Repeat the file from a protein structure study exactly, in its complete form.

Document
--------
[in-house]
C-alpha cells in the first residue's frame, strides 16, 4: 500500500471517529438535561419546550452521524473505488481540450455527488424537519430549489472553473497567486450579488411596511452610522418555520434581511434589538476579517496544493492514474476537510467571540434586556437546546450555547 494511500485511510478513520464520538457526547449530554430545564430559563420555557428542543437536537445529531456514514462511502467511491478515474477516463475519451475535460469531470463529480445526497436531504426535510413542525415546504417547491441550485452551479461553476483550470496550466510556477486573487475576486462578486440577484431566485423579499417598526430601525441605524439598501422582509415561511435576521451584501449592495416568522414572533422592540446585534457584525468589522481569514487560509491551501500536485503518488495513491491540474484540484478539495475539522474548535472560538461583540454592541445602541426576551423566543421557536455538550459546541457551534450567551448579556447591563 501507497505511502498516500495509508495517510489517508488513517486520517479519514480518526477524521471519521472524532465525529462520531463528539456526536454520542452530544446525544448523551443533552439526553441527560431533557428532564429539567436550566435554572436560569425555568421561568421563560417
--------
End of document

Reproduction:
[in-house]
C-alpha cells in the first residue's frame, strides 16, 4: 500500500471517529438535561419546550452521524473505488481540450455527488424537519430549489472553473497567486450579488411596511452610522418555520434581511434589538476579517496544493492514474476537510467571540434586556437546546450555547 494511500485511510478513520464520538457526547449530554430545564430559563420555557428542543437536537445529531456514514462511502467511491478515474477516463475519451475535460469531470463529480445526497436531504426535510413542525415546504417547491441550485452551479461553476483550470496550466510556477486573487475576486462578486440577484431566485423579499417598526430601525441605524439598501422582509415561511435576521451584501449592495416568522414572533422592540446585534457584525468589522481569514487560509491551501500536485503518488495513491491540474484540484478539495475539522474548535472560538461583540454592541445602541426576551423566543421557536455538550459546541457551534450567551448579556447591563 501507497505511502498516500495509508495517510489517508488513517486520517479519514480518526477524521471519521472524532465525529462520531463528539456526536454520542452530544446525544448523551443533552439526553441527560431533557428532564429539567436550566435554572436560569425555568421561568421563560417